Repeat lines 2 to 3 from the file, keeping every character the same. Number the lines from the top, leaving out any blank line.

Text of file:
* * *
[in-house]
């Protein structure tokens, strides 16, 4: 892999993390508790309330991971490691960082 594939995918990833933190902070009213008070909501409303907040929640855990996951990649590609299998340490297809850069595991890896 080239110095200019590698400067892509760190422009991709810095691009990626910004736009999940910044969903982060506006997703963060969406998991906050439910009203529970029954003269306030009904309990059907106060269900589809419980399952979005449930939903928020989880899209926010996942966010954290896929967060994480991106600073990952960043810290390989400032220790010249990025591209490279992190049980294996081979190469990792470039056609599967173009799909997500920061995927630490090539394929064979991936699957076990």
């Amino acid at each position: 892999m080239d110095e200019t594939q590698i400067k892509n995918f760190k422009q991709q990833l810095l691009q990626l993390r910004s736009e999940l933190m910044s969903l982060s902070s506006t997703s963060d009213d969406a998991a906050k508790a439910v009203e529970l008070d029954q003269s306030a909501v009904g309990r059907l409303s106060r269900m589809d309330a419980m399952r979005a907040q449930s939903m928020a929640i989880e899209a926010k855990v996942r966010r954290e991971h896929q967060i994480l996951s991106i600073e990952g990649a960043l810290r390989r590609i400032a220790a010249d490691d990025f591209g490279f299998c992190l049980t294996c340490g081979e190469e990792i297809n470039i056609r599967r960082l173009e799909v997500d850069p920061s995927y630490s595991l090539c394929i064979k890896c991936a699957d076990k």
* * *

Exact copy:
């Protein structure tokens, strides 16, 4: 892999993390508790309330991971490691960082 594939995918990833933190902070009213008070909501409303907040929640855990996951990649590609299998340490297809850069595991890896 080239110095200019590698400067892509760190422009991709810095691009990626910004736009999940910044969903982060506006997703963060969406998991906050439910009203529970029954003269306030009904309990059907106060269900589809419980399952979005449930939903928020989880899209926010996942966010954290896929967060994480991106600073990952960043810290390989400032220790010249990025591209490279992190049980294996081979190469990792470039056609599967173009799909997500920061995927630490090539394929064979991936699957076990």
């Amino acid at each position: 892999m080239d110095e200019t594939q590698i400067k892509n995918f760190k422009q991709q990833l810095l691009q990626l993390r910004s736009e999940l933190m910044s969903l982060s902070s506006t997703s963060d009213d969406a998991a906050k508790a439910v009203e529970l008070d029954q003269s306030a909501v009904g309990r059907l409303s106060r269900m589809d309330a419980m399952r979005a907040q449930s939903m928020a929640i989880e899209a926010k855990v996942r966010r954290e991971h896929q967060i994480l996951s991106i600073e990952g990649a960043l810290r390989r590609i400032a220790a010249d490691d990025f591209g490279f299998c992190l049980t294996c340490g081979e190469e990792i297809n470039i056609r599967r960082l173009e799909v997500d850069p920061s995927y630490s595991l090539c394929i064979k890896c991936a699957d076990k």